The Calcasieu Ship Channel was closed for nearly 24 hours after a dredge pierced a sub-sea natural gas pipeline.
The accident involving the hopper dredge Bayport happened at 2030 on March 30 during dredging operations near buoy #28 about 12-nm south of Cameron, La., jetties.
The 303-foot vessel struck the pipeline causing a breach in the line and a visible fountain of natural gas and condensate at the water surface. The dredge was working under contract to the Army Corps of Engineers.
The dredge operator notified Stingray-Enbridge, the pipeline owner, said Terri Larson, a spokeswoman at the Houston-based company. She said the dredge equipment had struck a "12-inch lateral pipeline in the WC 62 block on Enbridge's Triton gathering system, approximately 12 miles offshore."
The U.S. Coast Guard immediately established a two-mile safety zone. A broadcast notice urged mariners to proceed with caution when transiting the area. The captain of the port closed the Calcasieu Ship Channel to all traffic as of 2142.
The leak involved product from El Paso Exploration and Production's Platform A in West Cameron block 62, about 1-nm east of the accident site. It was quickly shut down to prevent further release of condensate and natural gas through the ruptured pipeline, said Coast Guard spokesman Richard Brahm.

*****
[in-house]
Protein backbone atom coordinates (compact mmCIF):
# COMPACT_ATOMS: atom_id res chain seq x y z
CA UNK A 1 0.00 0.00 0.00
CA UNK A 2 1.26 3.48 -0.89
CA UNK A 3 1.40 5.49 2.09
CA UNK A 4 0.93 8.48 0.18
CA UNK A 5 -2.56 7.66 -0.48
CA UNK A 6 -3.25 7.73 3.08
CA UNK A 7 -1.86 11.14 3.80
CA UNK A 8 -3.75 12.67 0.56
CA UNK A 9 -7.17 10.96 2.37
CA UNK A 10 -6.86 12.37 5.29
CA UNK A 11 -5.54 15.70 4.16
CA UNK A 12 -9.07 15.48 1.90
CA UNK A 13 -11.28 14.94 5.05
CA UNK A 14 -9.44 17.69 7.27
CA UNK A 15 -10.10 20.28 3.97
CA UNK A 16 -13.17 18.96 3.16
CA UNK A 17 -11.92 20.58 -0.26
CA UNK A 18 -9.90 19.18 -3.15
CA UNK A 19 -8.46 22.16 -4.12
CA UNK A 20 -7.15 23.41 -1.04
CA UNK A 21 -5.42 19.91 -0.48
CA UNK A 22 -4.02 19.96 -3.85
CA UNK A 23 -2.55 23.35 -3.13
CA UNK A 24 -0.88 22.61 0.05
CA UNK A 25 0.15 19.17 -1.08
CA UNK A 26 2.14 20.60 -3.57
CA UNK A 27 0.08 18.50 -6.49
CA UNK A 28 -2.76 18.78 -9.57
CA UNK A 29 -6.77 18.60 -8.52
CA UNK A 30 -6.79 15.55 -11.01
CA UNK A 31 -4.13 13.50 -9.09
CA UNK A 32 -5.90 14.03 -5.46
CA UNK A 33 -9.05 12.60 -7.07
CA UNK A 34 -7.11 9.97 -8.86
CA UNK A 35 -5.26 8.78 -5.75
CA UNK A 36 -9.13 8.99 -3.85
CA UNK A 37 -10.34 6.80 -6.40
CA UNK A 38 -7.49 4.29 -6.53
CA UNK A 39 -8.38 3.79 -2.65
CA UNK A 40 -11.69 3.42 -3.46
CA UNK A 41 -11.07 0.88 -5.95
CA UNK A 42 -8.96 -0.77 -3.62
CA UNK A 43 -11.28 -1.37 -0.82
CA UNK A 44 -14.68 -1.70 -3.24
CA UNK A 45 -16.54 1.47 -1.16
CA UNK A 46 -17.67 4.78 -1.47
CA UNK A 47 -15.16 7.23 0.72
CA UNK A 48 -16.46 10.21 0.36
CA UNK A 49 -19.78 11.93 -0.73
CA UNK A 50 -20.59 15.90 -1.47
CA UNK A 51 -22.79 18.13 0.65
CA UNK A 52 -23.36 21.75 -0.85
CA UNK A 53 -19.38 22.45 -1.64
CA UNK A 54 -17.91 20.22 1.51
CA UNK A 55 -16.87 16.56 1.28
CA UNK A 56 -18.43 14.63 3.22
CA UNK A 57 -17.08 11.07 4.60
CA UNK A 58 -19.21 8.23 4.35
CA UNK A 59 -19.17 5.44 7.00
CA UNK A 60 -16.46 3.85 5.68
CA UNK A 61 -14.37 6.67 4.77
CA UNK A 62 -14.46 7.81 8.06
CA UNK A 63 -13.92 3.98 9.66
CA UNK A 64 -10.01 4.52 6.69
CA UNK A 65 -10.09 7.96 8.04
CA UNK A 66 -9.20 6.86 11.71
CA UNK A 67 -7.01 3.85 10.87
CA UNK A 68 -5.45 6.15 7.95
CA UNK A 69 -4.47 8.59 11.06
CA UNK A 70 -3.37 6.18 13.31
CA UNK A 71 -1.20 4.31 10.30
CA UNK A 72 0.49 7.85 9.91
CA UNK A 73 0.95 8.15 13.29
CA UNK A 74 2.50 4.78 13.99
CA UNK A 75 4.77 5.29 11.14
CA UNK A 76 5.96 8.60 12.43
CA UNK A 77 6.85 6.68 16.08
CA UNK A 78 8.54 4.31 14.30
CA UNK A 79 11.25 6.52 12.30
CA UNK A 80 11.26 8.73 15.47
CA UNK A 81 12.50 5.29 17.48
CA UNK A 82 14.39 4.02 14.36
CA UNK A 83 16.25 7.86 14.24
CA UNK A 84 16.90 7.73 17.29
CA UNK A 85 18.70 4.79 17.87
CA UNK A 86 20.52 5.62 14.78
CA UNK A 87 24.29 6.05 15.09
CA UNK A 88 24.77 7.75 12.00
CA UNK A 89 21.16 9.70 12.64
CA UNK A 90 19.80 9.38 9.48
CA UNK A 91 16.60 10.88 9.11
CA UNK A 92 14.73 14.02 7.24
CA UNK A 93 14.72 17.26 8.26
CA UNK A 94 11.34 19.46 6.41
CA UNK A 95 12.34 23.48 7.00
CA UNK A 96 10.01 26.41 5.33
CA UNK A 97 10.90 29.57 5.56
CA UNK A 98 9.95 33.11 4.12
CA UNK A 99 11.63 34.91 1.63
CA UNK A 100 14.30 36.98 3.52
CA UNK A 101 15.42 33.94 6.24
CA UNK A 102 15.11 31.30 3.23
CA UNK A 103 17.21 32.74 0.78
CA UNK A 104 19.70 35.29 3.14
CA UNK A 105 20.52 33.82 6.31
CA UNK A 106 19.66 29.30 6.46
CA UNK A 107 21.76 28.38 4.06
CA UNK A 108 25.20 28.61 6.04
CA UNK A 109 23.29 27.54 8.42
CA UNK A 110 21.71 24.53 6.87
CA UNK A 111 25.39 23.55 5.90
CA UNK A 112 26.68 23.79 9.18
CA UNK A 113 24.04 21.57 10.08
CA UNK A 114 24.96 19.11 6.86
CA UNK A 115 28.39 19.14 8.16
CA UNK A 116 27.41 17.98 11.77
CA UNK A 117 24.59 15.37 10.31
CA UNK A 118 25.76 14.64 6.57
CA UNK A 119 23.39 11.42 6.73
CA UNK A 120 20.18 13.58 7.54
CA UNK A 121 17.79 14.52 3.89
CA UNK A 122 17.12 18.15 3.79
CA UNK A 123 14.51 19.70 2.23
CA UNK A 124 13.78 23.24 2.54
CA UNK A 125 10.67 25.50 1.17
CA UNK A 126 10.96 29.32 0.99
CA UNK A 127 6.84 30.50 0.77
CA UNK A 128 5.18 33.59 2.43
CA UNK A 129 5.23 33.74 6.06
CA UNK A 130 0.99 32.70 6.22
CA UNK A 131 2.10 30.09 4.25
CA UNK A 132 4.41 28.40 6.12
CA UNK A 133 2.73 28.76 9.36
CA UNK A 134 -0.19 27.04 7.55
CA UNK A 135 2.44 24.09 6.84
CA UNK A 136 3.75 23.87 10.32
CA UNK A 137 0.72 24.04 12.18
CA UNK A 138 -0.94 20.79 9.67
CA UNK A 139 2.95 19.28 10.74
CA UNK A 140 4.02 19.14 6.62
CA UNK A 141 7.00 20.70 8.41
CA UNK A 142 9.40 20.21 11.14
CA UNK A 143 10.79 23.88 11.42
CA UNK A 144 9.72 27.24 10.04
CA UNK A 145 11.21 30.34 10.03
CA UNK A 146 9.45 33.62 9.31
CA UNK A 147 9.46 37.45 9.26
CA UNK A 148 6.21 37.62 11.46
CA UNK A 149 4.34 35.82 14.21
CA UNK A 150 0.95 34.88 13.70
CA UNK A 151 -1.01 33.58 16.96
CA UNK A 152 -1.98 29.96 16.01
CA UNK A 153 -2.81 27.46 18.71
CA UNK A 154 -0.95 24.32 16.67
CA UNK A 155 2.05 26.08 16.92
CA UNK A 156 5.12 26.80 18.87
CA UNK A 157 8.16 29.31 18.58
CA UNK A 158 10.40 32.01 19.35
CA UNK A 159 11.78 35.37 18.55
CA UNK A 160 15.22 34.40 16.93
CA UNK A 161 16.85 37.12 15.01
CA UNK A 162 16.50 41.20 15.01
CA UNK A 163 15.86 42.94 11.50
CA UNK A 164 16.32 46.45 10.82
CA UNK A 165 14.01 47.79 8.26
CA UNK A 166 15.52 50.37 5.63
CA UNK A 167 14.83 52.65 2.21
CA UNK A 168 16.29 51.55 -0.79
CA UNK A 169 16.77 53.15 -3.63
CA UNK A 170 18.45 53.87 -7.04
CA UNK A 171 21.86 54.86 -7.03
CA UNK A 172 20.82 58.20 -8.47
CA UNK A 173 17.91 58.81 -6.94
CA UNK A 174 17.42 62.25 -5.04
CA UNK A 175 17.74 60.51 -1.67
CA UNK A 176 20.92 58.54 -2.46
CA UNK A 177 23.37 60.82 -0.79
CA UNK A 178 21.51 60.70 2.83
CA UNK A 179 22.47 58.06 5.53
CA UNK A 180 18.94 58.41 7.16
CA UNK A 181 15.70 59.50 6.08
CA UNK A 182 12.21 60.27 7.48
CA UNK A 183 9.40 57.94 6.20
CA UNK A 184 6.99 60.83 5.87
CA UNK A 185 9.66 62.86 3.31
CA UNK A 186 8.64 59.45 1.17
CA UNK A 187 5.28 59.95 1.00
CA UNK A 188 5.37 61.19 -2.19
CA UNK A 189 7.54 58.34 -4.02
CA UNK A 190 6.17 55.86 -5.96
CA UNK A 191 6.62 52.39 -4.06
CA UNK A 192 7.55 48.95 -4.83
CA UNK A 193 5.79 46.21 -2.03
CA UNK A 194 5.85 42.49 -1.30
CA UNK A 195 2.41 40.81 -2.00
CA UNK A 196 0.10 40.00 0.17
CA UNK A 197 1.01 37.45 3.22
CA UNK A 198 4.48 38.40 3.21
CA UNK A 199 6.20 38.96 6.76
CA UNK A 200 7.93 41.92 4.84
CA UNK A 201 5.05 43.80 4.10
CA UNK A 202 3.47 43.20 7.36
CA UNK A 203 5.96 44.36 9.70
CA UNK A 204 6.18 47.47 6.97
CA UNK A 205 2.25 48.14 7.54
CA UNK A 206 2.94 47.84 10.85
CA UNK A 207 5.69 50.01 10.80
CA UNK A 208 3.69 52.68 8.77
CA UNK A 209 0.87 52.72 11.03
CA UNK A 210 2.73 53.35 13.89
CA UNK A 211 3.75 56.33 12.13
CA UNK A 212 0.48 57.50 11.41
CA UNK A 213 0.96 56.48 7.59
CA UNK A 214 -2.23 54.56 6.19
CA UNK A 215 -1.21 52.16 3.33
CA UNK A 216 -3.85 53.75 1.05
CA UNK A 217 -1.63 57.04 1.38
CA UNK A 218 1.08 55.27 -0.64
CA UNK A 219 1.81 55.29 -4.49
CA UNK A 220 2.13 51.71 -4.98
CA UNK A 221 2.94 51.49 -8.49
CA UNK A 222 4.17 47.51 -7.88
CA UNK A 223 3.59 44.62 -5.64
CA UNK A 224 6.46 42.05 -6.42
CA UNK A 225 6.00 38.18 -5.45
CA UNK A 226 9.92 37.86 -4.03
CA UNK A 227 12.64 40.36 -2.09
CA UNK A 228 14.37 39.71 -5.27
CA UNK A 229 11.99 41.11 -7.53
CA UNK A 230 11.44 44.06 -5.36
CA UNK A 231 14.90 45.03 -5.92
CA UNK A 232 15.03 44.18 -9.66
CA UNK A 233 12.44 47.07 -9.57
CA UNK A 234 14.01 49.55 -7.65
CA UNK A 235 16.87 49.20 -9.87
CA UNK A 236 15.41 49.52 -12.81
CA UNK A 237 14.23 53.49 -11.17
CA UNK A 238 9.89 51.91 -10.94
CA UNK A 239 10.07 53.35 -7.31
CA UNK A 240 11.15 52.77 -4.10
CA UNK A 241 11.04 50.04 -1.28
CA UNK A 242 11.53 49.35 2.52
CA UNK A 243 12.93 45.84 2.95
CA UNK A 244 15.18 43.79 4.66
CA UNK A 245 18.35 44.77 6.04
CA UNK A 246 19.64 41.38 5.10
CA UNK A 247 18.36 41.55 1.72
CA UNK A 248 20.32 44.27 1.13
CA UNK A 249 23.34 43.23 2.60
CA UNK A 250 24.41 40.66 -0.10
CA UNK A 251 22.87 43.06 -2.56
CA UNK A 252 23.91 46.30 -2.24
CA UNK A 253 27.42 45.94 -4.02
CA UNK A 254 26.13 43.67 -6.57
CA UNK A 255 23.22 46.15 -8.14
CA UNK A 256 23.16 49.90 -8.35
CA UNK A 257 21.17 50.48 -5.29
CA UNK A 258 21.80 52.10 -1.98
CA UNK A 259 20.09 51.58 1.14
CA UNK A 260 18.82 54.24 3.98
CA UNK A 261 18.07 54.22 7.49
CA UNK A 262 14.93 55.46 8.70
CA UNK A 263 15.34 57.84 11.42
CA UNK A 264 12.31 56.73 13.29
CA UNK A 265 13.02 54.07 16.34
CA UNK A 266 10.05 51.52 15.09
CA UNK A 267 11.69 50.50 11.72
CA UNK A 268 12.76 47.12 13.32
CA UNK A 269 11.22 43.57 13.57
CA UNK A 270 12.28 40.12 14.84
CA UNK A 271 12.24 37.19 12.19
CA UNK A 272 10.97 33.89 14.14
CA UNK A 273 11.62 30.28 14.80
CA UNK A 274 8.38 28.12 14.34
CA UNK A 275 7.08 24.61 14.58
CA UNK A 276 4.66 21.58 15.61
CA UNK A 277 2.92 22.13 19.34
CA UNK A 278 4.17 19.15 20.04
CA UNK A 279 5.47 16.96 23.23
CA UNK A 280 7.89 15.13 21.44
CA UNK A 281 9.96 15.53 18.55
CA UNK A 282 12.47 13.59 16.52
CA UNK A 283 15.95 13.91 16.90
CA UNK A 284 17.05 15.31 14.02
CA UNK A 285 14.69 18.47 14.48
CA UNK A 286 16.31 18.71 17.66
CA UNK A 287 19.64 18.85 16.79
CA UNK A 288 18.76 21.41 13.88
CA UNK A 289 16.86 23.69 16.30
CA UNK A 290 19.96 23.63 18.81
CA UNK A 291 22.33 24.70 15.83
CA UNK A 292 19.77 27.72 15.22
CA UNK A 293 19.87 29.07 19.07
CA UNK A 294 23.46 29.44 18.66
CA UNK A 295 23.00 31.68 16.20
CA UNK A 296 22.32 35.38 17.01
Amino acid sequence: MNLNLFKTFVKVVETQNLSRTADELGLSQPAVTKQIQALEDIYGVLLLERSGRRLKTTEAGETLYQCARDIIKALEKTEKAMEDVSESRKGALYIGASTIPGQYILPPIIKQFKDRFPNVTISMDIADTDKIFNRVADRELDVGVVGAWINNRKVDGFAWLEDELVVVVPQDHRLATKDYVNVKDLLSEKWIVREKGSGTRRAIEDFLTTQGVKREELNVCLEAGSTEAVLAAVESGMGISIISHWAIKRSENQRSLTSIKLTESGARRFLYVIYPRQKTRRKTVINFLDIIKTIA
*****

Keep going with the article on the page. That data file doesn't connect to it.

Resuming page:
Platform A operators noted a slight drop in pressure in their discharge line. It was shut in at about 2200.
"Initially, there was concern that the downstream check valve in the line was not holding, causing back pressure from the other platforms and lines that feed the main trunkline," the Coast Guard said in a press release. The check valve held, however.
Stingray-Enbridge mobilized personnel and skimmers for cleanup. Oil spill recovery resources were activated through Clean Gulf. The Coast Guard monitored the situation with helicopters and on-scene inspection crews.
Once a dive team from Stingray-Enbridge secured the damaged pipeline and engineers determined that it posed no threat to deep-draft vessels, Calcasieu Ship Channel was reopened March 31, Brahm said. The safety zone was rescinded after sonar scans of the pipeline indicated that the channel was clear of protrusions.
No visible signs of pollution were found following the repair. The Coast Guard estimates the spill volume as less than 60 barrels of sheen producing condensate. Stingray-Enbridge is awaiting permit approval from the Army Corps to begin permanent repairs on the pipeline.
Manson Construction Co., the dredge's owner, did not respond to a request for comment.
The Coast Guard and the Bureau of Ocean Energy Management, Regulation and Enforcement are investigating the cause of the incident.